Smoke and Mirrors is a passionate, richly nuanced work that shows television as a circus, a wishing well, and a cure for loneliness. Ranging from Ed Sullivan to cyberspace, from kid shows to cable, and from the cheap thrills of "action adventure" to the solemn boredom of PBS pledge week, Leonard argues for a whole new way of thinking about television. For Leonard, the situation comedy is a socializing agency, the talk show is a legitimating agency, the made-for-television movie is the last redoubt of social conscience, and television criticism itself is the last refuge of time-serving thugs and postmodernists. Instead of scapegoating television as the cause of crime in our streets, stupidity in our schools, and spectacle rather than substance in our government, Leonard sees something else inside the box: an echo chamber and a feedback loop, a medium neither wholly innocent of nor entirely responsible for the frantic disorder it brings into our homes.
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What exactly is critical race theory? This concise and accessible exploration demystifies a crucial framework for understanding and fighting racial injustice in the United States. “A clear-eyed, expert field guide.”—Dr. Tressie McMillan Cottom, author of Thick From renowned scholar Dr. Victor Ray, On Critical Race Theory explains the centrality of race in American history and politics, and how the often mischaracterized intellectual movement became a political necessity. Ray draws upon the radical thinking of giants such as Ida B. Wells, W.E.B. Du Bois, and Dr. Martin Luther King, Jr., to clearly trace the foundations of critical race theory in the Black intellectual traditions of emancipation and the civil rights movement. From these foundations, Ray explores the many facets of our society that critical race theory interrogates, from deeply embedded structural racism to the historical connection between whiteness and property, ownership, and more. In succinct, thoughtful essays, Ray presents, analyzes, and breaks down the scholarship and concepts that constitute this often misconstrued term. He explores how the conversation on critical race theory has expanded into the contemporary popular conscience, showing why critical race theory matters and why we should all care.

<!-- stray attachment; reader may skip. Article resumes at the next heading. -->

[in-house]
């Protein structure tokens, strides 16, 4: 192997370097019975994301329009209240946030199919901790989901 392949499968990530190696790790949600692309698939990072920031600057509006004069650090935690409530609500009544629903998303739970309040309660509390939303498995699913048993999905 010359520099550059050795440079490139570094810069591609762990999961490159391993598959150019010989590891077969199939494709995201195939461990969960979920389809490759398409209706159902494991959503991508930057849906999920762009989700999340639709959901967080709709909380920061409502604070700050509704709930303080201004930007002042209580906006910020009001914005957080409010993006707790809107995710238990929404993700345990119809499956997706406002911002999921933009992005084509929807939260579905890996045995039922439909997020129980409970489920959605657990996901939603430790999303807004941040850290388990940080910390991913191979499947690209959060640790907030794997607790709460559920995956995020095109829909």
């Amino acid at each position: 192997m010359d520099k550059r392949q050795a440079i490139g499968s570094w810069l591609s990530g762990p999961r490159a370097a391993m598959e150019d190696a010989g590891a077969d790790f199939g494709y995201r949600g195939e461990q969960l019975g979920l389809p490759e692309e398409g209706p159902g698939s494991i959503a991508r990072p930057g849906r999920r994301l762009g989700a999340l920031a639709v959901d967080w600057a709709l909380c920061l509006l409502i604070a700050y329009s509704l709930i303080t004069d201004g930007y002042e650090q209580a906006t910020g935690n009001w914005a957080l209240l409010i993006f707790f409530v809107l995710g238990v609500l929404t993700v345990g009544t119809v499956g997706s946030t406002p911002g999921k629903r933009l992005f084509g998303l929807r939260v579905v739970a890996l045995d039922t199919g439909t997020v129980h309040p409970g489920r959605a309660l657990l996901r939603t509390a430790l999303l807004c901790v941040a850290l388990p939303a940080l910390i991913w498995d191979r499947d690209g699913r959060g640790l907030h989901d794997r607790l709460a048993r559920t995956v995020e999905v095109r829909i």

Critical Race Theory (CRT) is an international movement of scholars working across multiple disciplines; some of the most dynamic and challenging CRT takes place in Education. This collection brings together some of the most exciting and influential CRT in Education. CRT scholars examine the race-specific patterns of privilege and exclusion that go largely unremarked in mainstream debates. The contributions in this book cover the roots of the movement, the early battles that shaped CRT, and key ideas and controversies, such as: the problem of color-blindness, racial microaggressions, the necessity for activism, how particular cultures are rejected in the mainstream, and how racism shapes the day-to-day routines of schooling and politics. Of interest to academics, students and policymakers, this collection shows how racism operates in numerous hidden ways and demonstrates how CRT challenges the taken-for-granted assumptions that shape educational policy and practice. The chapters in this book were originally published in the following journals: International Journal of Qualitative Studies in Education; Race Ethnicity and Education; Discourse: Studies in the Cultural Politics of Education; Critical Studies in Education.
This important volume brings together key writings from one of the most influential education scholars of our time. In this collection of her seminal essays on critical race theory (CRT), Gloria Ladson-Billings seeks to clear up some of the confusion and misconceptions that education researchers have around race and inequality. Beginning with her groundbreaking work with William Tate in the mid-1990s up to the present day, this book discloses both a personal and intellectual history of CRT in education. The essays are divided into three areas: Critical Race Theory, Issues of Inequality, and Epistemology and Methodologies. Ladson-Billings ends with an afterword that looks back at her journey and considers what is on the horizon for other scholars of education. Having these widely cited essays in one volume will be invaluable to everyone interested in understanding how inequality operates in our society and how race affects educational outcomes. Featured Essays: Toward a Critical Race Theory of Education with William F. Tate IVCritical Race Theory: What It Is Not!From the Achievement Gap to the Education Debt: Understanding Inequality in U.S. SchoolsThrough a Glass Darkly: The Persistence of Race in Education Research and ScholarshipNew Directions in Multicultural Education: Complexities, Boundaries, and Critical Race TheoryLanding on the Wrong Note: The Price We Paid for BrownRacialized Discourses and Ethnic EpistemologiesCritical Race Theory and the Post-Racial Imaginary with Jamel K. Donner